Runoff from farmlands can carry nutrients, insecticides and sediment that impact source water for downstream communities. That's why the American Water Works Association (AWWA) is urging U.S. Congress to use the upcoming Farm Bill reauthorization to help farmers and water utilities work together to

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How to protect source water drinking water from animal waste

Runoff from farmlands can carry nutrients, insecticides and sediment that impact source water for downstream communities.

That's why the American Water Works Association (AWWA) is urging U.S. Congress to use the upcoming Farm Bill reauthorization to help farmers and water utilities work together to protect drinking water. This video explains the challenge of preventing excess nutrient runoff that can cause harmful algal blooms and demonstrates how partnerships can benefit both agriculture producers and water utilities.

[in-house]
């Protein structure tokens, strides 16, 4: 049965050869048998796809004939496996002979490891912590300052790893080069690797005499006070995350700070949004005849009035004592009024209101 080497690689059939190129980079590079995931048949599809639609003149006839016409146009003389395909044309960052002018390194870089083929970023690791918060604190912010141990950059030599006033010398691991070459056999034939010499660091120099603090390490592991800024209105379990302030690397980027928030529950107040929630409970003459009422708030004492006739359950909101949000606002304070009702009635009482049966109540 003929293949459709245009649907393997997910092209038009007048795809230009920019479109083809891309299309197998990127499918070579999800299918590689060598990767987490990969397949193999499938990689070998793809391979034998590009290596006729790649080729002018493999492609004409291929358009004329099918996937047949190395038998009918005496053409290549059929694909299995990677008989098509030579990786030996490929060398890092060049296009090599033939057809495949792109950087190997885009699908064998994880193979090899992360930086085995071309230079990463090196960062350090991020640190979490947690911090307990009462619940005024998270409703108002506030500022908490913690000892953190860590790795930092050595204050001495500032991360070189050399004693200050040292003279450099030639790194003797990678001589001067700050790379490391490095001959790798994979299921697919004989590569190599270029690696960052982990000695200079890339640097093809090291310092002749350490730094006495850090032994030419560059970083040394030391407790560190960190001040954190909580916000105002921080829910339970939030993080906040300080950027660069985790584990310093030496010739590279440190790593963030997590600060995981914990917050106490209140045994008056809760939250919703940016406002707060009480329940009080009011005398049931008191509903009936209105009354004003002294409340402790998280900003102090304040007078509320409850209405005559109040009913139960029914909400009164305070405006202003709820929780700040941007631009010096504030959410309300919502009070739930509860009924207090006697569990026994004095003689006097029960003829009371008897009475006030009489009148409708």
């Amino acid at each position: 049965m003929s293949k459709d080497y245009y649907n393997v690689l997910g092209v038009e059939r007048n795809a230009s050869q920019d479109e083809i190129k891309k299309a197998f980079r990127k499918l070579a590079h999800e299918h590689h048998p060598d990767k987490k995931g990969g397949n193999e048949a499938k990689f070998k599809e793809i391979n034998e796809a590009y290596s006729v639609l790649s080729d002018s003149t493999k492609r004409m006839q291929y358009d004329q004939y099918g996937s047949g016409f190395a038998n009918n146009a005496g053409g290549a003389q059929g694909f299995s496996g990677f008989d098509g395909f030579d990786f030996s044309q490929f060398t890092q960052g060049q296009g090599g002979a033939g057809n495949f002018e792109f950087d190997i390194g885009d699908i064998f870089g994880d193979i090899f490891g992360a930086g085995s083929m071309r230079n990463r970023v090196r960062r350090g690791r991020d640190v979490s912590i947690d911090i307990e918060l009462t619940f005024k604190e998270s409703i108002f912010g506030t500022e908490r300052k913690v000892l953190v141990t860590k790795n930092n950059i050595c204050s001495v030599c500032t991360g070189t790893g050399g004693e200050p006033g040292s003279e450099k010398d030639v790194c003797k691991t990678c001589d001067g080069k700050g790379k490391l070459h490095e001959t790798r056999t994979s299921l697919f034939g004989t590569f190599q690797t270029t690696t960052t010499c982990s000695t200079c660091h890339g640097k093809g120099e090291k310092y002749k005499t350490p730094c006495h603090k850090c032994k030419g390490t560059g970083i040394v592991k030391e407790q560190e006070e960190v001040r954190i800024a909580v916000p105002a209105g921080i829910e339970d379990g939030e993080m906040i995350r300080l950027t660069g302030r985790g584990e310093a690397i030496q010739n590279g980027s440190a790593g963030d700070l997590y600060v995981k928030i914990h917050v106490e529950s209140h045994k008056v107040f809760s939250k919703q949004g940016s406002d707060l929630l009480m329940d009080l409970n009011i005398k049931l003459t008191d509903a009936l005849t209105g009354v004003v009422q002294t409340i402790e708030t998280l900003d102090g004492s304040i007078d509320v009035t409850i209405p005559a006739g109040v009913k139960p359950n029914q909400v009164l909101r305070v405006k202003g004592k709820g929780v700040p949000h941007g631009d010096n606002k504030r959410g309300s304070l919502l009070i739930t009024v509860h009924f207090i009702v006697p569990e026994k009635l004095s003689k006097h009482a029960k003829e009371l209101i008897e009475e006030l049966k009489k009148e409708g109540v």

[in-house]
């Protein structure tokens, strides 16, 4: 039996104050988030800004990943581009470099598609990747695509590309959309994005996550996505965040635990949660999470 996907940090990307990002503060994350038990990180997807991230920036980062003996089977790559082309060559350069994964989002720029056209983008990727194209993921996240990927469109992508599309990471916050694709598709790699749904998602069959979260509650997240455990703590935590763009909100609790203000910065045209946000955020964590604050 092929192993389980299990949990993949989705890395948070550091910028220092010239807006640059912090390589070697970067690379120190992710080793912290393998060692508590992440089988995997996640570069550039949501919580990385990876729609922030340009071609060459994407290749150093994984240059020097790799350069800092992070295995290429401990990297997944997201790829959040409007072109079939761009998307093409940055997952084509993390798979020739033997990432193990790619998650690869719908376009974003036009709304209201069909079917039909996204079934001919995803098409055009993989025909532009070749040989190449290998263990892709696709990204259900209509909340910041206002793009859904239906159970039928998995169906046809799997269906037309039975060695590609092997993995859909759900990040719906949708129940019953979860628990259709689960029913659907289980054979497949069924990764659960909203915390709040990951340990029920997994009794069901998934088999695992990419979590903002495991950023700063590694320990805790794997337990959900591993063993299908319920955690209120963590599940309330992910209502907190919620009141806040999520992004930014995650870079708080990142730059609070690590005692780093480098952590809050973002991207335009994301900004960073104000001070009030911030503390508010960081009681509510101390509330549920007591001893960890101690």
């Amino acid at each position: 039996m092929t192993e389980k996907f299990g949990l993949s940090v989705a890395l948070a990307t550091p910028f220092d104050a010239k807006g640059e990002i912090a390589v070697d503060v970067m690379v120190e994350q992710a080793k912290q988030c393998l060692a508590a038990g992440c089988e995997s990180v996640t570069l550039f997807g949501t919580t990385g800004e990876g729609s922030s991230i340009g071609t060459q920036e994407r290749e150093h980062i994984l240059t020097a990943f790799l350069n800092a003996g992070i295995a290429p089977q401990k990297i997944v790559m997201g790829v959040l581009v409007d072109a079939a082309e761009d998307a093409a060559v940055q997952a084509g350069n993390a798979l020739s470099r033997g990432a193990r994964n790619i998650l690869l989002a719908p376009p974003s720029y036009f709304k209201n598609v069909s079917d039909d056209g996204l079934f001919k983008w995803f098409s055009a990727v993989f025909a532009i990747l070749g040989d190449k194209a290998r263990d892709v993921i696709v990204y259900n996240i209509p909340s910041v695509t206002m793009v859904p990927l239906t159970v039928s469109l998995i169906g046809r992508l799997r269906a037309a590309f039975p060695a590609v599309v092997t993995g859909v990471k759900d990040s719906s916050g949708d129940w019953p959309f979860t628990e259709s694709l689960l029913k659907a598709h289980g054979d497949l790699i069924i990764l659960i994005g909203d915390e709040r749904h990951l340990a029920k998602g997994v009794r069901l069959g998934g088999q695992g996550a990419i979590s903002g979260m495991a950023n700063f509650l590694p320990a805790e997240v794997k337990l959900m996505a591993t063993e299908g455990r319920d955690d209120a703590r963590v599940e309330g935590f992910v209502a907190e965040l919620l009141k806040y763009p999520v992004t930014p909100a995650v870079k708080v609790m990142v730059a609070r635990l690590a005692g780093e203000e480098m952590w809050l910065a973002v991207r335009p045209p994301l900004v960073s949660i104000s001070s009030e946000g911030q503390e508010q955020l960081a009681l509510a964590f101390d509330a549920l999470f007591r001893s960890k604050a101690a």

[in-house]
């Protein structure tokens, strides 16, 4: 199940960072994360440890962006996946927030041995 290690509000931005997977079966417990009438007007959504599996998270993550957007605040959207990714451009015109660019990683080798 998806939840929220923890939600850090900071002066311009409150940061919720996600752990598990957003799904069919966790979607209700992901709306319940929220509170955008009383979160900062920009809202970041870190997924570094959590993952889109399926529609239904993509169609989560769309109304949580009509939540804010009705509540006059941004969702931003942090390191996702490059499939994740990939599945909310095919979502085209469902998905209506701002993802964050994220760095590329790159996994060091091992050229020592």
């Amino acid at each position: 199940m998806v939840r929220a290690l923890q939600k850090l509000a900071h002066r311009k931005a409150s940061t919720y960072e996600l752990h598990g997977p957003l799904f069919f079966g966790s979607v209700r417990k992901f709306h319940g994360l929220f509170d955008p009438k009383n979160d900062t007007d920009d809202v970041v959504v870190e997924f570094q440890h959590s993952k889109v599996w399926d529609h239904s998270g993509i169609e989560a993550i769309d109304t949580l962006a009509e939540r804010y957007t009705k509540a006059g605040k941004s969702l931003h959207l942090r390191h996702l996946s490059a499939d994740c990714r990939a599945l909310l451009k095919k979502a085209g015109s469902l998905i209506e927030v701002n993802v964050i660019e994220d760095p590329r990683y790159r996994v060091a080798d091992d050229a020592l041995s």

"Water utilities and farmers are eager to collaborate on projects that protect public health and the environment, reduce the cost of water treatment and help farmers succeed," said Tracy Mehan, AWWA executive director of government affairs. "Our nation's farmers do heroic work to put food on the tables of Americans every day. There's an opportunity through the Farm Bill to encourage partnerships that allow them to meet their production goals while protecting our nation's drinking water."